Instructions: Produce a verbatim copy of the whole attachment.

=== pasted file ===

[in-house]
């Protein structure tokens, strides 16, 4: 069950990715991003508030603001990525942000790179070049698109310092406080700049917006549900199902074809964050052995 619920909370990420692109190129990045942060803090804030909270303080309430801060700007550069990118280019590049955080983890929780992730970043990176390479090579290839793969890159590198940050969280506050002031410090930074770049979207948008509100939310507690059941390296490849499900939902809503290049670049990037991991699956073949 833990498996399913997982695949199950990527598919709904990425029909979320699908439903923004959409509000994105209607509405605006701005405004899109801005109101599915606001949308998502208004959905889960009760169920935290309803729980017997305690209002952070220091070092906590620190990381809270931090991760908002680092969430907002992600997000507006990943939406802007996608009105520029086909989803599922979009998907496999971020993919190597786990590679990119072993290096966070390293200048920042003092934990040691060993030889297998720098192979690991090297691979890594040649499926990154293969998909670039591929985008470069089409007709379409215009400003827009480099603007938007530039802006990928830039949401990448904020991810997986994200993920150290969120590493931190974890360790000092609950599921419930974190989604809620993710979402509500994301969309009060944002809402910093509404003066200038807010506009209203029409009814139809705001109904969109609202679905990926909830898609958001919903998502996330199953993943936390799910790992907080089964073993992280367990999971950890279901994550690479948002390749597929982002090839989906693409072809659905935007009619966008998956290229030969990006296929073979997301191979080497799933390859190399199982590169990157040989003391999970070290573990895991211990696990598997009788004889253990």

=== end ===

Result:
[in-house]
């Protein structure tokens, strides 16, 4: 069950990715991003508030603001990525942000790179070049698109310092406080700049917006549900199902074809964050052995 619920909370990420692109190129990045942060803090804030909270303080309430801060700007550069990118280019590049955080983890929780992730970043990176390479090579290839793969890159590198940050969280506050002031410090930074770049979207948008509100939310507690059941390296490849499900939902809503290049670049990037991991699956073949 833990498996399913997982695949199950990527598919709904990425029909979320699908439903923004959409509000994105209607509405605006701005405004899109801005109101599915606001949308998502208004959905889960009760169920935290309803729980017997305690209002952070220091070092906590620190990381809270931090991760908002680092969430907002992600997000507006990943939406802007996608009105520029086909989803599922979009998907496999971020993919190597786990590679990119072993290096966070390293200048920042003092934990040691060993030889297998720098192979690991090297691979890594040649499926990154293969998909670039591929985008470069089409007709379409215009400003827009480099603007938007530039802006990928830039949401990448904020991810997986994200993920150290969120590493931190974890360790000092609950599921419930974190989604809620993710979402509500994301969309009060944002809402910093509404003066200038807010506009209203029409009814139809705001109904969109609202679905990926909830898609958001919903998502996330199953993943936390799910790992907080089964073993992280367990999971950890279901994550690479948002390749597929982002090839989906693409072809659905935007009619966008998956290229030969990006296929073979997301191979080497799933390859190399199982590169990157040989003391999970070290573990895991211990696990598997009788004889253990």